Achieving the Dream includes over 160 colleges in 30 states and the District of Columbia. The original 26 community colleges, which began working with the initiative in 2004, are located in five states: Florida, New Mexico, North Carolina, Texas, and Virginia. These states were chosen because they have community colleges that enroll large numbers of low-income students and students of color — student groups that traditionally have faced the most significant barriers to success. These states have also demonstrated interest in implementing policies that promote access to and success in community colleges. As of 2011, an additional 134 colleges across the country had joined the initiative.
When joining the initiative, colleges are expected to evaluate their own student data — including data on their overall student population as well as data disaggregated for particular racial, ethnic and income subgroups — to identify achievement gaps and priority areas for reform. They are also encouraged to gather input from their students, faculty, staff, and communities. Using this information, college officials are then expected to adopt strategies to create real changes in specific practices, such as a sharper focus on effective developmental education, as well as less tangible shifts in attitudes and approaches, such as strengthening institutional research capacity.
Starting in late 2005, MDRC began studying program implementation at the 26 Round 1 colleges. In 2006 and 2009, MDRC and its partners visited the Round 1 colleges, documenting the reforms that each college had undertaken and conducting interviews with administrators and faculty to measure changes in attitudes and practices at the colleges. Qualitative data from these visits were combined with student performance indicators, with findings summarized in a baseline report released in May 2007 and an interim report on the Round 1 colleges’ progress in February 2011.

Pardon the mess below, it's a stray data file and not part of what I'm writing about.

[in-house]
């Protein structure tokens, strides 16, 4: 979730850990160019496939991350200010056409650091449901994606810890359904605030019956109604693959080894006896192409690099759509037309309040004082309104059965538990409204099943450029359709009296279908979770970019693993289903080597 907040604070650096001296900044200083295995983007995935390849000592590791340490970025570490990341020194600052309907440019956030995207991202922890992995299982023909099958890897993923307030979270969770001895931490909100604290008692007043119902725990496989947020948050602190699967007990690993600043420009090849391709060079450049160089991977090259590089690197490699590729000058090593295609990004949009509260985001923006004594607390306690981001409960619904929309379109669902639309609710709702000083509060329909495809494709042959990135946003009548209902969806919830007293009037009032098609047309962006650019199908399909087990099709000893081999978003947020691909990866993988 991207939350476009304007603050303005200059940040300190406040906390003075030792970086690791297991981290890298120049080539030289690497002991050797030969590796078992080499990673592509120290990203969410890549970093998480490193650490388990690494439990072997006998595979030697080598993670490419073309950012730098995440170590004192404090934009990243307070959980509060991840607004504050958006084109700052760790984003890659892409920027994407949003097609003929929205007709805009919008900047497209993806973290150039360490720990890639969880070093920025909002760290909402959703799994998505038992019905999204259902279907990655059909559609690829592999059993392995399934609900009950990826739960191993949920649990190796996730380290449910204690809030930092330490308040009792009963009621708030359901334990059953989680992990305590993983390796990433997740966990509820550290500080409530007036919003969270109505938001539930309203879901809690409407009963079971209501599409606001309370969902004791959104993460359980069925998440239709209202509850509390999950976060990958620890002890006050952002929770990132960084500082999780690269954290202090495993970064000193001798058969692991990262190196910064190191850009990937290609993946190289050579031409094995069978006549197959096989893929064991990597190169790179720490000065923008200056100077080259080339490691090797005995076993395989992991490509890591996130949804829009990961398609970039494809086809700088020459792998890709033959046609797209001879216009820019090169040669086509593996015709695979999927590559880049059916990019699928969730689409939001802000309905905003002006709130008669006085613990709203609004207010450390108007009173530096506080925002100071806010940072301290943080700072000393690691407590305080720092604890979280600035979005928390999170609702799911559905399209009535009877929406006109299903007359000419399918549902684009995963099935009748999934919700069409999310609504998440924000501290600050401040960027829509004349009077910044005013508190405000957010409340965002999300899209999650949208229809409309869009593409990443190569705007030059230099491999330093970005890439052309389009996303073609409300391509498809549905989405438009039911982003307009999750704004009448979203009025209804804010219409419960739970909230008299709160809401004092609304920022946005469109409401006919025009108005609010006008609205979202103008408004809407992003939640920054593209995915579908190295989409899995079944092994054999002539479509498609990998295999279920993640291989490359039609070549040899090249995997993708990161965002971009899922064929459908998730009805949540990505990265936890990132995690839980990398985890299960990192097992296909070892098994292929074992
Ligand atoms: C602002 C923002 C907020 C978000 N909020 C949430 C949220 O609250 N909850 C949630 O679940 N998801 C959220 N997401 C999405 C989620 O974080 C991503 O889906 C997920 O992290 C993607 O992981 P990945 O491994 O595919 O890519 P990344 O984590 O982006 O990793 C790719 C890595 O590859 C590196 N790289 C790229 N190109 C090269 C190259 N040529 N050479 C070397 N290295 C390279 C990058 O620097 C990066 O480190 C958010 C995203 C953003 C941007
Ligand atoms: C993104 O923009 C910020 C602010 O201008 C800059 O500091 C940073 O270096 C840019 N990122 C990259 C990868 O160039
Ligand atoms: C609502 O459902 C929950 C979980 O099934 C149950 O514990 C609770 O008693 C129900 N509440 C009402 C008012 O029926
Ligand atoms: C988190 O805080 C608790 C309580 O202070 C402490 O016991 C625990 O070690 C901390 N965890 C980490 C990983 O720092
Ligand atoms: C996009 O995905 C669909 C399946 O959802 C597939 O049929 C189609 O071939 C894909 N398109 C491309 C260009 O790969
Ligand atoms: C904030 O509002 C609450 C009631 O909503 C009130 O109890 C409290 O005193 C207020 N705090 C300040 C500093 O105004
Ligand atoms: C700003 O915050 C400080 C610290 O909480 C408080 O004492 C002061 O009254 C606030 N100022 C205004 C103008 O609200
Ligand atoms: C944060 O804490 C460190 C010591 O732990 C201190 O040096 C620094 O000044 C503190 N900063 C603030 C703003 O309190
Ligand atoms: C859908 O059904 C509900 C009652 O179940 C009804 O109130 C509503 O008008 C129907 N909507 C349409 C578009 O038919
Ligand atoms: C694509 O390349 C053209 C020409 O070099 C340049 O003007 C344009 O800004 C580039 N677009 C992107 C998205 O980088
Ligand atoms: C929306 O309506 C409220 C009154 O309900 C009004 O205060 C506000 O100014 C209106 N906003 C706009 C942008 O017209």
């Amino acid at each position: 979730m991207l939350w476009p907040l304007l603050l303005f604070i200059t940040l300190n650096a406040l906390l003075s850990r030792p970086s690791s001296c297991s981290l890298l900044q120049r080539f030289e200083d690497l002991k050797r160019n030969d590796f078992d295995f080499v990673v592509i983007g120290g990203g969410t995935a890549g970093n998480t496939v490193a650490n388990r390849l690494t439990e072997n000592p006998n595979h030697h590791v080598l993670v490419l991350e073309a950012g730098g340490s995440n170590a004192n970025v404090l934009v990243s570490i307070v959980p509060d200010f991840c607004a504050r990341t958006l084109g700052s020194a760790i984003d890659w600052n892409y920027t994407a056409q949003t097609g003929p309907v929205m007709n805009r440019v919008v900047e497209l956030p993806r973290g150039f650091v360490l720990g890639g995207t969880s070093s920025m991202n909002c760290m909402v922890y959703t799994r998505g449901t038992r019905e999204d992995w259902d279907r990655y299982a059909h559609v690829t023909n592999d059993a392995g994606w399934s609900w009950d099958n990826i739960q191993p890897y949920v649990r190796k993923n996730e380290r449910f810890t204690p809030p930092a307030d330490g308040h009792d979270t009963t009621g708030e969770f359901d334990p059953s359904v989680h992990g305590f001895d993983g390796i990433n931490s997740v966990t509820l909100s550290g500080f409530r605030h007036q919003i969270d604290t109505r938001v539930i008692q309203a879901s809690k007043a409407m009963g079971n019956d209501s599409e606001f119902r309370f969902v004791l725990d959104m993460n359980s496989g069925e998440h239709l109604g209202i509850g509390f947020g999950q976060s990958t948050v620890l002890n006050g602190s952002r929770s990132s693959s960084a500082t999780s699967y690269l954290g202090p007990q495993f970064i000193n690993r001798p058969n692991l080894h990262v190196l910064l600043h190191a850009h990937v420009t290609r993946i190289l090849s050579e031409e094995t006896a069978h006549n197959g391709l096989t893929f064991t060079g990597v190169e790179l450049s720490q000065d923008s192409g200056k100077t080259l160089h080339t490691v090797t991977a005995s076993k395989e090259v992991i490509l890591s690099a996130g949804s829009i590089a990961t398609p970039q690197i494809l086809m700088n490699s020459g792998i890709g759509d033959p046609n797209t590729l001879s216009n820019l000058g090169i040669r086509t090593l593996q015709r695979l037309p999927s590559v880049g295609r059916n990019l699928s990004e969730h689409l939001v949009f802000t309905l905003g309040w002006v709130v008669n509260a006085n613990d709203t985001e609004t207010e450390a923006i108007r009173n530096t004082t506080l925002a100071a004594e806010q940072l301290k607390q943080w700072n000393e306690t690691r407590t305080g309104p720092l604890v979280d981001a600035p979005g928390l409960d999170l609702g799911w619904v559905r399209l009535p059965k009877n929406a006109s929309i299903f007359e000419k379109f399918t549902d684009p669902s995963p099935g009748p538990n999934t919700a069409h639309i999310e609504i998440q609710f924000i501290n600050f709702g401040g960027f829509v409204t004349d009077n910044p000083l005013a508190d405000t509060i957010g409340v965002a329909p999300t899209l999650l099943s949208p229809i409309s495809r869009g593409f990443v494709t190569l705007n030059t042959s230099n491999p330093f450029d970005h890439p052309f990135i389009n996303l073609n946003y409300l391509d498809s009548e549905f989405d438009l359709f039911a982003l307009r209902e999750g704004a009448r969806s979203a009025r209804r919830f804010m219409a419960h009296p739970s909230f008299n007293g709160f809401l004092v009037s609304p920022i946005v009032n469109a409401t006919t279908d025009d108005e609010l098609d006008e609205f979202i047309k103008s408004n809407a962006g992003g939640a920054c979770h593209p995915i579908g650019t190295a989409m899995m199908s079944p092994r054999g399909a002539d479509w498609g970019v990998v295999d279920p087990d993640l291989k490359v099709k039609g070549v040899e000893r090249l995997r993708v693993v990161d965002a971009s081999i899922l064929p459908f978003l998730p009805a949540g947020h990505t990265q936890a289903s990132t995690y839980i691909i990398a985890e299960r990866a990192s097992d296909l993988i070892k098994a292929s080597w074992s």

MDRC, together with its evaluation partner, the Community College Research Center (CCRC), has also published a number of other reports on colleges’ programs, strategies, and progress in Achieving the Dream, including a cost study analyzing colleges’ financial contributions to the initiative; a qualitative study of minority men in Achieving the Dream colleges; an analysis of faculty and administrators’ use of data on student outcomes; a baseline report on Round 3 colleges in Washington state and Pennsylvania that joined the initiative in 2006; three impact studies of a staff-to-student mentoring program, a student success course, and learning communities; and three case studies on colleges’ strategies and interventions. In the coming years, MDRC and CCRC will also produce a final report documenting the progress of the 26 Round 1 colleges and the six Round 3 colleges in Washington state. These reports will use such data sources as field visits to the colleges; a follow-up survey of administrators and faculty; and analysis of the student outcome data that the participating colleges are submitting as part of their work in the initiative.